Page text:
Consumer groups welcome CIF reforms

by Miklos Bolza12 Dec 2017
New steps to reform mortgage broker remuneration and governance have been welcomed by several major consumer groups.

In a joint statement released yesterday (11 December), CHOICE, Consumer Action, the Financial Rights Legal Centre and Financial Counselling Australia welcomed the announcement by the Combined Industry Forum (CIF) that six principles had been forwarded to the Treasury in response to the ASIC broker remuneration review.

The move was a positive step from mortgage brokers, aggregators and lenders towards ensuring that the industry acts in customer interests, said CHOICE director of campaigns and communications Erin Turner.

“We are pleased that industry will continue to develop and implement reforms over 2018 and work towards an enforceable ASIC-registered code. This is a meaningful commitment that, when achieved, will set the mortgage broking sector apart from other segments of the financial services industry.”

The reforms show that all parties in the industry have taken the ASIC report into broker remuneration very seriously, she said.

“The changes should lead to a greater degree of transparency.”

She praised how the Forum’s principles will provide consumers with greater access to information, such as the number of lenders a broker has used in the previous year and the percentage of business that broker wrote to their top six lenders.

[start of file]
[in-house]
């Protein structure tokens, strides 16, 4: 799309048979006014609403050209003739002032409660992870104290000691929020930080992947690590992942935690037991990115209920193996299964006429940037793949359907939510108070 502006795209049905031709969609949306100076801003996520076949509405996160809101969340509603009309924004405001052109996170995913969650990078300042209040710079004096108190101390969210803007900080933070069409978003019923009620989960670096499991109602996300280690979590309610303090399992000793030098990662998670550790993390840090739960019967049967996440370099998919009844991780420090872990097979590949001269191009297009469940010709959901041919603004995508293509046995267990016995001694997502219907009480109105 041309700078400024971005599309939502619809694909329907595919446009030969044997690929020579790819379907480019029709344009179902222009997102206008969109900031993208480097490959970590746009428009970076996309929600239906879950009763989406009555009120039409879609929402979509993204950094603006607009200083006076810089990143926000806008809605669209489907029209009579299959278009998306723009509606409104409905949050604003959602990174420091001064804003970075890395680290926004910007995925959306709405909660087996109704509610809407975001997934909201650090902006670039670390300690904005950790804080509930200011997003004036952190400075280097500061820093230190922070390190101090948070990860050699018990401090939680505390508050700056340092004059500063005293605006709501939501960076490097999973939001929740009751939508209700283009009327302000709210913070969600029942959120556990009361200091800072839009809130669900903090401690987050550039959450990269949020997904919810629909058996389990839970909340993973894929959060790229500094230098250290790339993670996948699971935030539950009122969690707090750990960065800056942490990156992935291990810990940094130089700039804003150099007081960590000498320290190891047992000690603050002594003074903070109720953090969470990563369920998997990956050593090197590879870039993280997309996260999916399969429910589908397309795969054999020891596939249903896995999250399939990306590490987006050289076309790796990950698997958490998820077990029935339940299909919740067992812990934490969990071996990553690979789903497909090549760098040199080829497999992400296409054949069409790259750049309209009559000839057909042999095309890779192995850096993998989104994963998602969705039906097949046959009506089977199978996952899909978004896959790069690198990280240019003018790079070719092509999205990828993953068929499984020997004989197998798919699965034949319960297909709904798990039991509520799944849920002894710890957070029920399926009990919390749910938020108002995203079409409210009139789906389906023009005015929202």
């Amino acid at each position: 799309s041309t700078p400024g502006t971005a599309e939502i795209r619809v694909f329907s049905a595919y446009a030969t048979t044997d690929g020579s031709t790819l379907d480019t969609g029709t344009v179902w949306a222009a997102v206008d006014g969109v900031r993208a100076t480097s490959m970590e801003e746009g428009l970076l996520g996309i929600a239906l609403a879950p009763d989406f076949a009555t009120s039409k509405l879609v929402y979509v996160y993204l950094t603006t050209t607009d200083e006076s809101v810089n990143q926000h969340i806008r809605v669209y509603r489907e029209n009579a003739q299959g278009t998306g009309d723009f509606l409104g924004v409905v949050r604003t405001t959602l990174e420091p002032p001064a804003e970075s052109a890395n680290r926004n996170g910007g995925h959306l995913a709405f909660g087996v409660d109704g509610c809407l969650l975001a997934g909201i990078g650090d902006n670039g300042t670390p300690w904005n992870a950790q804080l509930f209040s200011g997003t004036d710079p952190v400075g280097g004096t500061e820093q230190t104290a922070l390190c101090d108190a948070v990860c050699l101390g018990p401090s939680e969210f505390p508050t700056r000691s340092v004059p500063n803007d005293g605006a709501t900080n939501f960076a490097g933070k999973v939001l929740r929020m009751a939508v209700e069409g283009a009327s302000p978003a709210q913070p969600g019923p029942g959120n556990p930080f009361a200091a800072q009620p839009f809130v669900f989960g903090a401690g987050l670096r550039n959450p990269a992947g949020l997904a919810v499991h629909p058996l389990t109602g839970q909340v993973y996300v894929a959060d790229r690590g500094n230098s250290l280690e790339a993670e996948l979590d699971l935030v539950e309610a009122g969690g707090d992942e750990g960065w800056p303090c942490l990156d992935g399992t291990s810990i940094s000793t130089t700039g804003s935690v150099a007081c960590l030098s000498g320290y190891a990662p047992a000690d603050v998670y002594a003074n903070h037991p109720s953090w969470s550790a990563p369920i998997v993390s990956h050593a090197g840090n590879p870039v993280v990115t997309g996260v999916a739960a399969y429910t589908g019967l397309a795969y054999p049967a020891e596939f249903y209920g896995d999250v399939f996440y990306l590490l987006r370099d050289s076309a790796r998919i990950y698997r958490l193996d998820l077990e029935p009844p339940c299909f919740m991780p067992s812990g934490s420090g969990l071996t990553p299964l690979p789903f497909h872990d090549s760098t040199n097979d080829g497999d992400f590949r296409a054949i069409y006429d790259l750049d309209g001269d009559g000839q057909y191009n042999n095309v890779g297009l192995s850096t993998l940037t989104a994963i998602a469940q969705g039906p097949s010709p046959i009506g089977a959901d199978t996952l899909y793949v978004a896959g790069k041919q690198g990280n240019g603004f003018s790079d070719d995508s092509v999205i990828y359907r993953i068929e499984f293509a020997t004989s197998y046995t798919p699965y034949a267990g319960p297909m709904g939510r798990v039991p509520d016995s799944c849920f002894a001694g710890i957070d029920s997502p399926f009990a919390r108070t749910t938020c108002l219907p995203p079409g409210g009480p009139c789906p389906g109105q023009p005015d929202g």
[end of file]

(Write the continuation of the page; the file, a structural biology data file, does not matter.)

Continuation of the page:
However, Turner called on the mortgage industry to continue its evolution to put consumer interests first.

“We are disappointed that brokers aren’t required to act in the best interests of consumers and that there are few changes to overall commission structures.”

There was no clarity around the benefit of trail commissions, she added, including around what services customers will be guaranteed to receive over the life of the loan as a result of trail.

“Consumer groups will continue to discuss these reforms with industry and look forward to their implementation.”

Related stories:

CIF releases broker remuneration reforms

ACCC urged to look into IO rate repricing

APRA highlights slowdown in high risk lending


  • by Really? 12/12/2017 9:53:36 AM

    Who decides who is a "consumer group"? A group of faceless people, have never asked me if they could represent me as a consumer; and have never canvassed my a small handful of people can try and advocate an entire industry change, without having ever worked in the industry; and without being elected in any way by the consumers they claim to represent.
    So should I start up my own consumer group; who's goal it is to investigate the people who form these politically correct 'consumer' groups. Who are they, what are their backgrounds, do they have political biases, which states do they live in (as that could influence their opinions on credit based activities), what financial qualifications do they have - as they are giving advice without a licence? Who is funding these groups? Do they receive any donations or re-numeration from any Banks? Do we need to call for an enquiry into these groups, to make sure they have no conflicts of interest? After all, it would be in the best interests of the consumer to know.....
    Should they be a licenced group with licence fees, with regulation by ASIC? Should they be fees commensurate with they new ASIC costs starting in 2018?

  • by Meow 12/12/2017 12:02:00 PM